♪♫ Listen: “Zero Concerto

Shuta Hasunuma Philharmonic Orchestra on www, YouTube, Twitter.

Roth Bart Baron <BR>“The Ice Age” (氷河期)

Roth Bart Baron
“The Ice Age” (氷河期)

Duo Roth Bart Baron (ロットバルトバロン) consists of singer/guitarist Masaya Mifune (三船雅也) and drummer/pianist Tetsuya Nakahara (中原鉄也) with supporting members on keyboards and wind instruments. Masaya’s singing style has been influenced by Japanese children songs as well as Beach Boys’ majestic choruses and Neil Young’s highest notes, but they generally draw from traditional American folk/blues artists and reinterpret songs by Fleet Foxes or Bon Iver in their own way.

“Sometimes I feel we’re losing consciousness of a ‘native land’ or ‘national music’, as ‘westernization’ and ‘fake Japaneseness’ are prevalent throughout Tokyo where we live,” Masaya Mifune told us. He mentioned innovative composers of the past such as Rentaro Taki and Akira Ifukube who have managed to blend Japanese sound with foreign music. “We love their encouraging spirits and are influenced by them to the same extent as by rock/folk music,” Mifune said.

Roth Bart Baron’s recent album, “The Ice Age”, contains Japanese lyrics but was recorded in Philadelphia with American engineers Jonathan Low and Brian Mctear. “Encounters with people from different cultures always give us thrills and bring new ideas. The recording process was an experience we would never go through in our usual life”, Mifune said. “Although we used western methods, we actually might have been searching for visions embedded deep inside Japan.”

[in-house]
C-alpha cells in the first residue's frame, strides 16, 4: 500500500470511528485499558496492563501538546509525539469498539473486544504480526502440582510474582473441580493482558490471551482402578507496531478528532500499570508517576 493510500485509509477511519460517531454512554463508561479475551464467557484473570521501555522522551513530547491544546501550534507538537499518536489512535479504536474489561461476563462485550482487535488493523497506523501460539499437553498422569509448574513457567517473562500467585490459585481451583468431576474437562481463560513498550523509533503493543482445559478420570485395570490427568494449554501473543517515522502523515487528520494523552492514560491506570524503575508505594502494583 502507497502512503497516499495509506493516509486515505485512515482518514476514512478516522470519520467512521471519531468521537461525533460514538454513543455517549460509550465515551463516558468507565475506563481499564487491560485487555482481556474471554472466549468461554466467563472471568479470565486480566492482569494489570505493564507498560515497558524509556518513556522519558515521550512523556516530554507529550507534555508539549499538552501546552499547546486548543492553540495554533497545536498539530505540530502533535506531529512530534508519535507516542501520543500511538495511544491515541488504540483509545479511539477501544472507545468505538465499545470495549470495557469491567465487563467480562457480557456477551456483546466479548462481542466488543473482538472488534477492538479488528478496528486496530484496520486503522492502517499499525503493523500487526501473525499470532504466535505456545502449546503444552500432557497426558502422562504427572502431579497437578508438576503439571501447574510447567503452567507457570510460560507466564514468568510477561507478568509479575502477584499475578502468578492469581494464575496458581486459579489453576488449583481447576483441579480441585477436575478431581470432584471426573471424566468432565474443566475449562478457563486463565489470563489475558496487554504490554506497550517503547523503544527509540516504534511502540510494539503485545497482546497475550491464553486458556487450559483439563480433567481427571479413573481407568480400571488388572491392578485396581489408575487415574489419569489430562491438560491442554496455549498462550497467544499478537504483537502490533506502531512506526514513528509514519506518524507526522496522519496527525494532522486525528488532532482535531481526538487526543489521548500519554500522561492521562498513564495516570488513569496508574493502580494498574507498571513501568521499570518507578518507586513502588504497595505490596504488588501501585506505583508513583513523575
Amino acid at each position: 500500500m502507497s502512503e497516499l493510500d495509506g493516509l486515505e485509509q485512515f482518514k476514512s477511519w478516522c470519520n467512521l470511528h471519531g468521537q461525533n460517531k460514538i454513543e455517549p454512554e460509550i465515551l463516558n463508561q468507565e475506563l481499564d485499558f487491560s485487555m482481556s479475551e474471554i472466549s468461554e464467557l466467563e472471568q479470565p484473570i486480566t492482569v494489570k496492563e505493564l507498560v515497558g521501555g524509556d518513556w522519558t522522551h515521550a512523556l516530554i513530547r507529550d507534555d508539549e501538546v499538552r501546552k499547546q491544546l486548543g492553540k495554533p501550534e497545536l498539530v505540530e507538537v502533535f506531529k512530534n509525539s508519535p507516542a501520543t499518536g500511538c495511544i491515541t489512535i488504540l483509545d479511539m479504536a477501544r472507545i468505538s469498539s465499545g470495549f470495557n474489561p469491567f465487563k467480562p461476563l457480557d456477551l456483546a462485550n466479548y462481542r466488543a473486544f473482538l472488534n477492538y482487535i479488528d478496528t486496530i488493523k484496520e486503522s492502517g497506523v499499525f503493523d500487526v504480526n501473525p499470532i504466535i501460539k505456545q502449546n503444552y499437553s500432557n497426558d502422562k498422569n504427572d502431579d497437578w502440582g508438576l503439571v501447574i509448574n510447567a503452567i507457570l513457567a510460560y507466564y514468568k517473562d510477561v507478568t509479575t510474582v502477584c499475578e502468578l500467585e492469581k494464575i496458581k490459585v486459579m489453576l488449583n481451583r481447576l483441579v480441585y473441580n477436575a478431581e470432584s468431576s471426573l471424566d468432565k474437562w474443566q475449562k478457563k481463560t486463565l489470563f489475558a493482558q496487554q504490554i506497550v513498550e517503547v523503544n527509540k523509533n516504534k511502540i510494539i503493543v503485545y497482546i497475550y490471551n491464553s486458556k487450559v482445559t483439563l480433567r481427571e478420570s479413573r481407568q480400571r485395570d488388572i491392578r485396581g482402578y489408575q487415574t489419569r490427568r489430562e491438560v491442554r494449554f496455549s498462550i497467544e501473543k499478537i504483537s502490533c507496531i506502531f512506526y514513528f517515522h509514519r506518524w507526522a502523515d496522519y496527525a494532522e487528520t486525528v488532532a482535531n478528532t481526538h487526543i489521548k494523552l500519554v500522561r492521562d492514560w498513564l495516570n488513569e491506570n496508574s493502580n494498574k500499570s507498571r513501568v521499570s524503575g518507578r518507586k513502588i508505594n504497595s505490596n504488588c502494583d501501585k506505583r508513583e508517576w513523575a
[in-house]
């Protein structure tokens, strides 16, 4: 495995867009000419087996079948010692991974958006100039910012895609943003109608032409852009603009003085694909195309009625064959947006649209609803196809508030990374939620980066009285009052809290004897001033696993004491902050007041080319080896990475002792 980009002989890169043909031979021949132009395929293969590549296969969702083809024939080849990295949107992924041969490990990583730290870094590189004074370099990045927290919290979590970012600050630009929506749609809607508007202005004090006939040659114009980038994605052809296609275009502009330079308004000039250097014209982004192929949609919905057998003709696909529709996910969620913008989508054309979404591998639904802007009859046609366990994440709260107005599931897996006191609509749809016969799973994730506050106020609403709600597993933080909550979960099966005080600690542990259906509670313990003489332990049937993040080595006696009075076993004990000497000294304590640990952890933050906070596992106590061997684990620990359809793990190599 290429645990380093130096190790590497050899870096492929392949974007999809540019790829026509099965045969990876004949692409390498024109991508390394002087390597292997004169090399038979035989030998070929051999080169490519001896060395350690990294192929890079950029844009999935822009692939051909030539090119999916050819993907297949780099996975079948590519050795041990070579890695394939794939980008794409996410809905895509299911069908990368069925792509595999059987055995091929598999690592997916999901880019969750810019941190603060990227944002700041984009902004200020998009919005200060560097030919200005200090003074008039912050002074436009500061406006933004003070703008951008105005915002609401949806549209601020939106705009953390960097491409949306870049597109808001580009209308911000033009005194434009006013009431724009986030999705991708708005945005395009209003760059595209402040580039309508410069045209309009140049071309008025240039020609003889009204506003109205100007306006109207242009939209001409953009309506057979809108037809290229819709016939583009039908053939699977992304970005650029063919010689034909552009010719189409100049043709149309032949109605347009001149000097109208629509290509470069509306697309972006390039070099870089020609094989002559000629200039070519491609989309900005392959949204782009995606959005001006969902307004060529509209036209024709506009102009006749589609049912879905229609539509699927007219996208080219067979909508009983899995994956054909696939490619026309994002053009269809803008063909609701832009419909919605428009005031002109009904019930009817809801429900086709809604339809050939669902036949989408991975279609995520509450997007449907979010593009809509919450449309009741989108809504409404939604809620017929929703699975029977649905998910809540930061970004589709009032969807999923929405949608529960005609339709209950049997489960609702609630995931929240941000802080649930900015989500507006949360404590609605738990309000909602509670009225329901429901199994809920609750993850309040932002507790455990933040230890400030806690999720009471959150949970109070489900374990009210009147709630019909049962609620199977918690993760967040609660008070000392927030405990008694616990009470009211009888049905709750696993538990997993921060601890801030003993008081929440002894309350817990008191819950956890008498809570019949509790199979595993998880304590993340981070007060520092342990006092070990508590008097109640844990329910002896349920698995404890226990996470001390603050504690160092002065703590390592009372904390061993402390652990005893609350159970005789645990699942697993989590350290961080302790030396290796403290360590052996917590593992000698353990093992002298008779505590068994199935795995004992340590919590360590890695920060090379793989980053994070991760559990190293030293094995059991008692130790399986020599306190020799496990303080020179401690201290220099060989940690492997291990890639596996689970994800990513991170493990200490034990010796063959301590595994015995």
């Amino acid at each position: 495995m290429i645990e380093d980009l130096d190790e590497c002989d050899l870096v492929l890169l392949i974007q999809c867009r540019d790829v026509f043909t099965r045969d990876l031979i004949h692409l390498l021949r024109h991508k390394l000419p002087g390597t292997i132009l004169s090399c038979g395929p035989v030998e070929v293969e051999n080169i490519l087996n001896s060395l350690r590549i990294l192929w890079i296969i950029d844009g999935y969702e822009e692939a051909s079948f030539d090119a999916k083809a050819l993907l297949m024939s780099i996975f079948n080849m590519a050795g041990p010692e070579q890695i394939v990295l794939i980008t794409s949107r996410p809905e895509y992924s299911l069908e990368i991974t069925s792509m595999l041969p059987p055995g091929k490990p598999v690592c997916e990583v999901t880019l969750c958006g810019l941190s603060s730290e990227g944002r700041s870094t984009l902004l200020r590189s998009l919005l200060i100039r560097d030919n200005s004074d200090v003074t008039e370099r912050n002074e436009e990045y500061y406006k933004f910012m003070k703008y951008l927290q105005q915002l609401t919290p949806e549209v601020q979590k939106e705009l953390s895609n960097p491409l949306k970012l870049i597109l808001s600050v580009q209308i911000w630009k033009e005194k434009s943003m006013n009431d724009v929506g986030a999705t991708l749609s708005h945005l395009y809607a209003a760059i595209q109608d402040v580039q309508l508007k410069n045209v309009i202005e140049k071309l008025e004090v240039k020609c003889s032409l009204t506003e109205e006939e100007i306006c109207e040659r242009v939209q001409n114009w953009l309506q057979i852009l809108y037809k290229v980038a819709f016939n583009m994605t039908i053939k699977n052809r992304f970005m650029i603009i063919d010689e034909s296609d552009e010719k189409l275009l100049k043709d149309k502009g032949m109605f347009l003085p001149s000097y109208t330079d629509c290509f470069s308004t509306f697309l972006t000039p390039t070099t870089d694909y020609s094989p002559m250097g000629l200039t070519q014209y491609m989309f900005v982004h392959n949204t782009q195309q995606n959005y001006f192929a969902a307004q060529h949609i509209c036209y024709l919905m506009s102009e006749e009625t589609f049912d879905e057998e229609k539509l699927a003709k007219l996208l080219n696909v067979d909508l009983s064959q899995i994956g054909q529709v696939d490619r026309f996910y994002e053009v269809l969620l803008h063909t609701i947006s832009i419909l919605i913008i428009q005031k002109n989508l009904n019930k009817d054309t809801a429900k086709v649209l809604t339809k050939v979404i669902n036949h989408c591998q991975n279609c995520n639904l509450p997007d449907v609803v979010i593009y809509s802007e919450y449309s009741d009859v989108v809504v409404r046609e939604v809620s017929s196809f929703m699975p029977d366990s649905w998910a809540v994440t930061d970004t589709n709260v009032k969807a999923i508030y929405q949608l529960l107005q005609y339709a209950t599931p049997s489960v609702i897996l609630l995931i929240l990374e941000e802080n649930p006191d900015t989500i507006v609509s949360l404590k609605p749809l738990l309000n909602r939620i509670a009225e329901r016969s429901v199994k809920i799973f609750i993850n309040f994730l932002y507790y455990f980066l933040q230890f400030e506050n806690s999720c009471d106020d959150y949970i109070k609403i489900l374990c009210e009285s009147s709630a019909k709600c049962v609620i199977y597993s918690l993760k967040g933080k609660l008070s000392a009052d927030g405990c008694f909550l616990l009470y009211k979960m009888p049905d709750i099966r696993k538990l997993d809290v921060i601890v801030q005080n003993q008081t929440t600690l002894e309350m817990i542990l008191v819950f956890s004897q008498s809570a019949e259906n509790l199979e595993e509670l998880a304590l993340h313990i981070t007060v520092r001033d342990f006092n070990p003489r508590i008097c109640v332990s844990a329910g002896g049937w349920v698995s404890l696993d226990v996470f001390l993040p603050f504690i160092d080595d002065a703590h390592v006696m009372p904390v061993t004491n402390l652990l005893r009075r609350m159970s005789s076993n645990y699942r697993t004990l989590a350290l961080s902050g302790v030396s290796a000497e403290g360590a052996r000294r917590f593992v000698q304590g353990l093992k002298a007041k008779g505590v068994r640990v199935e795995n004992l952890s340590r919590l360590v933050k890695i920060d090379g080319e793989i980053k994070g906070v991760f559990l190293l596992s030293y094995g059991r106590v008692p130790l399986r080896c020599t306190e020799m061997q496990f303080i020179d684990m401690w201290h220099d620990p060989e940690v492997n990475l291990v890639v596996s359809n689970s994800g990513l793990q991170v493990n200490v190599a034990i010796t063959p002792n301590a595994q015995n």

(interview: Toyokazu Mori, translation: Kiwa Mastui)

♪♫ Listen: “Monster

Roth Bart Baron on www, Facebook, Twitter, Soundcloud.

YanKaNoi <BR>“Neuma”


YanKaNoi (ヤンカノイ) is a project of singer and multi-instrumentalist Yumiko who usually plays in Shugo Tokumaru’s band. But here, the members of Shugo’s group backs her up – with Shugo on guitar and piano, Kei Tanaka on doublebass, and Yoshinari Kishida on drums.

“I am interested in places I don’t know yet,” Yumiko said in the interview for “I like to see how people use colours in various countries around the globe, as it somehow shows the character of each nation.”

Yumiko has learned a lot while she traveled across the continents with Shugo Tokumaru’s band. And it all merged with traditional folk into the sound of YanakaNoi.

♪♫ Listen: “Chigireta Umi

YanKaNoi on Twitter, Tumblr, Soundcloud, YouTube, www.

Eiko Ishibashi (石橋 英子) <BR>“Car and Freezer”

Eiko Ishibashi (石橋 英子)
“Car and Freezer”

Pianist, drummer and composer Eiko Ishibashi’s latest record was produced by Jim O’Rourke. Earlier, they made an album called “Kafka Ibiki” with improvisations by Jim, Eiko and Tatsuhisa Yamamoto. With Jim’s synthesizers sounding like Shinto flute, Tatsuhisa’s minimal play resembling Japanese drum and Eiko’s repetitive piano it offered a catharsis-like feeling of an old ritual.

“Car and Freezer” is a thoroughly song-oriented record. It consists of two CDs, one sung in English with Eiko’s own lyrics, and the other in Japanese with her interpretations of words by Kenta Maeno. Influenced by Kenta’s poetry, Eigo seems freer than ever before. Sometimes muttering, sometimes reaching the heights of her voice, she reminds us there’s meaning not only in the lyrics, but in the entire performance.

♪♫ Listen: “塩を舐める

Eiko Ishibashi on www, Twitter.

Machinone <BR>“Tokyo”


Delicate sounds of somehow slowed-down, sometimes prepared acoustic guitar are certainly the favourite choice of Daizo Kato, the composer, multi-instrumentalist and producer behind the project Machinone.